- You can also use Microsoft Spreadsheets or Google sheets to run this process manually. Although it will take some time, it is better than using crawling tools as you can only connect the data points you want.
- If you’ve submitted guest posts or infographics, include those links as well.
Whichever process you choose, include the following points:
- Content piece title
- Content piece type (Out of the box or classic)
- Image ALT Tags
- Publish date
- Author name
- Call to Action
- Page Bounce Rate
- Average Time on Page
- Page bounce rate
- Social shares (including Facebook, Twitter, LinkedIn, Pinterest, and Instagram)
It’s common for audit to take days, weeks, and months to complete, depending upon the size of the website and the nature of organizational resources.
Once you’re done cataloging your data, analyze it. You must ensure to get something meaningful out of it. You need to analyze your content metrics to attain a clear picture of its present state.
For example, your web page is gaining good traction, but at the same time, the bounce rate is also high. Well, this either means the visitors didn’t find the content they were looking for or your content offers little to no value.
In this case, you need to assess different points of the content right from the title to the conclusion. If you break your content into different parts and assess them, you can catch hold of the problem and rectify it.
Also, consider different stages of the buyer’s journey. A content that makes people aware of the dynamic trends of the industry attracts more traffic. On the other hand, promotional content generates more sales.
Using the following strategy for assessing content.
a) Keep: Keep what performs well and remains relevant. You can repurpose such content pieces into other forms of content and incorporate into your content marketing strategy.
Examples: Generic and well-researched content, information about your company, FAQs, Industry trends, and tactics.
b) Update: The content audit will show pages that aren’t performing well. Review the content on those pages and find how you can make it useful. You may find relevant content with outdated information which needs to be revised.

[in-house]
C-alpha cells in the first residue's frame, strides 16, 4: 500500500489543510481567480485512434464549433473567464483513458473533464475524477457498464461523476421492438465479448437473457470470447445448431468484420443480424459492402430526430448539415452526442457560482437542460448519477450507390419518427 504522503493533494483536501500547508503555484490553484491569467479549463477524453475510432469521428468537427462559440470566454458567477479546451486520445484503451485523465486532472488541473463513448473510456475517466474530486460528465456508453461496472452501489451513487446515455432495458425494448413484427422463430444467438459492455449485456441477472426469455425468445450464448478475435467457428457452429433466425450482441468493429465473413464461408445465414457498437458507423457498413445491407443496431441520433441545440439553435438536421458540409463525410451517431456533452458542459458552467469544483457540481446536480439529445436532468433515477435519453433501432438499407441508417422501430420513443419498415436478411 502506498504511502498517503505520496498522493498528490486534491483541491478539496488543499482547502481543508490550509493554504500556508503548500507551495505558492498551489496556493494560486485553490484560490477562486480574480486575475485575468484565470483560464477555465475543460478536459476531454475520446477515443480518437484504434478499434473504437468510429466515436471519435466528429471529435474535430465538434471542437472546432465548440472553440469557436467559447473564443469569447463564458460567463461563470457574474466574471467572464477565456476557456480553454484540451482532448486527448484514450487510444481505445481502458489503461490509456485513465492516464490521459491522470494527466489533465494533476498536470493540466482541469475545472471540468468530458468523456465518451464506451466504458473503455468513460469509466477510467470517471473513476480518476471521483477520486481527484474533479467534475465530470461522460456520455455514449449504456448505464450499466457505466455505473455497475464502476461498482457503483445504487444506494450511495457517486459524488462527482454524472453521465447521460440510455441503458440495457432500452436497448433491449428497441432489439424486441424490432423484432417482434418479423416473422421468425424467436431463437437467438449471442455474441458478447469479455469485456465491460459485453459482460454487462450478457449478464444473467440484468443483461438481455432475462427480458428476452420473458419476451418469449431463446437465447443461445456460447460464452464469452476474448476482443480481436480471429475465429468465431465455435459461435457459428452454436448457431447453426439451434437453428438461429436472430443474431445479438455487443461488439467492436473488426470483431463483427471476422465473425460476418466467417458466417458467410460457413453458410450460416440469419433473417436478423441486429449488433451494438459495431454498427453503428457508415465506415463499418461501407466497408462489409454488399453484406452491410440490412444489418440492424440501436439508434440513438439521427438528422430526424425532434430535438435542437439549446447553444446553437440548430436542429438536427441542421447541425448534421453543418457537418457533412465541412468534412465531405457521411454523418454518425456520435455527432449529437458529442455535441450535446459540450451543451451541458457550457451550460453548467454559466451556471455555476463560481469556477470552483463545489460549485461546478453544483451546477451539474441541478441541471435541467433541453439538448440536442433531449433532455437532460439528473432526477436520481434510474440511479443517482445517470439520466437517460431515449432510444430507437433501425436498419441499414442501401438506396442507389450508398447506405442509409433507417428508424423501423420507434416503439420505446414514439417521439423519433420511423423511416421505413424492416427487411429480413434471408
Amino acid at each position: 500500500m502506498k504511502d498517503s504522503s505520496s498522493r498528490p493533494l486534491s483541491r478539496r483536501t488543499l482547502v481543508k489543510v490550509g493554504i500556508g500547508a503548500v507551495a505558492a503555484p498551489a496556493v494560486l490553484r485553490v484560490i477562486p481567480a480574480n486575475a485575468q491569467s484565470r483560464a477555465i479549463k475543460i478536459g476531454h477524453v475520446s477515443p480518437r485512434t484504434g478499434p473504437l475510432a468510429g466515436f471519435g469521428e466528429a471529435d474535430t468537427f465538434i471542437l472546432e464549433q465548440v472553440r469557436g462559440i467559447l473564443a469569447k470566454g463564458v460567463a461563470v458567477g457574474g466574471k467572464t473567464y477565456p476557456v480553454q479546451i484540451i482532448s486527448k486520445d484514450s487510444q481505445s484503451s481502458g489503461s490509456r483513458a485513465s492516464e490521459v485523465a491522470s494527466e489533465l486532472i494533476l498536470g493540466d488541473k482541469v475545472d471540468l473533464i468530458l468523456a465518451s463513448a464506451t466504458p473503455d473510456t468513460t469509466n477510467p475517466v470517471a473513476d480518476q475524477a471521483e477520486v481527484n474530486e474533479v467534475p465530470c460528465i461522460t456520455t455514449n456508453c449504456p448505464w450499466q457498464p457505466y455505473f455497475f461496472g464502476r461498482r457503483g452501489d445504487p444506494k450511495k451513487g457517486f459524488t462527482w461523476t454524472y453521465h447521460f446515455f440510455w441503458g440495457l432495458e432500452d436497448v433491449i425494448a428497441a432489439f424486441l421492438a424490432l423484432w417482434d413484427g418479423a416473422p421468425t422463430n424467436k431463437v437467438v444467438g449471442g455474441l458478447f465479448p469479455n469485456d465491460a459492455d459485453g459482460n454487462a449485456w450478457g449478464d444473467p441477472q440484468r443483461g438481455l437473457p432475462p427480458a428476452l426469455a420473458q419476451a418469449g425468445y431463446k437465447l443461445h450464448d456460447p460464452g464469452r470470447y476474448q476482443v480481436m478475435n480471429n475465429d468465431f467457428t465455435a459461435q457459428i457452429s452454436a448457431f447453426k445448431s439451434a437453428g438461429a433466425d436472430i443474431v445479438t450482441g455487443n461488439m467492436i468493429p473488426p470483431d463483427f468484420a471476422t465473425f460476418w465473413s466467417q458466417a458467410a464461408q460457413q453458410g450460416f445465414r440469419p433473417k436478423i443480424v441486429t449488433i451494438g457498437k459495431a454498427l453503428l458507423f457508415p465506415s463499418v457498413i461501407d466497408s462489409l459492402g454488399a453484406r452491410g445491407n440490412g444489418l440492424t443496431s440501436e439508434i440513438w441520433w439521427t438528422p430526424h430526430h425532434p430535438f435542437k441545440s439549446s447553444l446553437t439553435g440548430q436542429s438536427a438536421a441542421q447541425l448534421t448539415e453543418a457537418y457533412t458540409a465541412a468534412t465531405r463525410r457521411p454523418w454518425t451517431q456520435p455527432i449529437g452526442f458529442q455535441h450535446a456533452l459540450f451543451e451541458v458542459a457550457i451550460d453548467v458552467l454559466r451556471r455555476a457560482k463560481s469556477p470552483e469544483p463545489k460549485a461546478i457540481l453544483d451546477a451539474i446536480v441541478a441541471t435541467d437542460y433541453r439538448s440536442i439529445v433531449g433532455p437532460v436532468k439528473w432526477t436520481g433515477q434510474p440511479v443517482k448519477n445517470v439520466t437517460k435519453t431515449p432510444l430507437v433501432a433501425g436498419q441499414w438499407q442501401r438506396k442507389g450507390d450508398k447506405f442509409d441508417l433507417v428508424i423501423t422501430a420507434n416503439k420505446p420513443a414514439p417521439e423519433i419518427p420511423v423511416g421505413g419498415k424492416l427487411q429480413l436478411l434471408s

Examples: articles with data and statistics, Low traffic, low performing content.
c) Delete: If you know some content pieces aren’t performing well, or update will take a lot of your time and efforts, delete it. You may also have created some promotional articles and landing pages in the wake of seasonal marketing campaigns that are no longer required, consider removing them as well.
Examples: duplicate content, campaign-specific content, out of stock product information.
3. Integrate Online and Offline Touchpoints
Industry experts have time and again reiterated to keep your online and offline content elements separated from one another. But, you can miss a crucial opportunity of you don’t cross-promote your products or services on different platforms.
Key questions to jot down:
- Is your website social sharing ready?
- Are you cross-linking between different social media channels?
- Do you have a strong digital presence?
Actions and measures:
- Ensure that social media channels are directly accessible from your website and can easily catch the user’s eye. Ensure to use the right social media links.
- Review links that point to your website on your social channels. Are they embedded in their respective social media icons? Are they working? Do they point to the right pages?
- Check organic, direct, referral, and social traffic through Google Analytics to see whether your content marketing efforts are on the right track.
- Review how online and offline content is connected. For example, check whether the hashtag used in a social media post is used in a TV advertisement; its performance on each platform, respectively. Also, check whether your target audience well perceives the cross-promotional activities.
In 2017, Marketing land found URLs overtook hashtags in Super Bowl ads: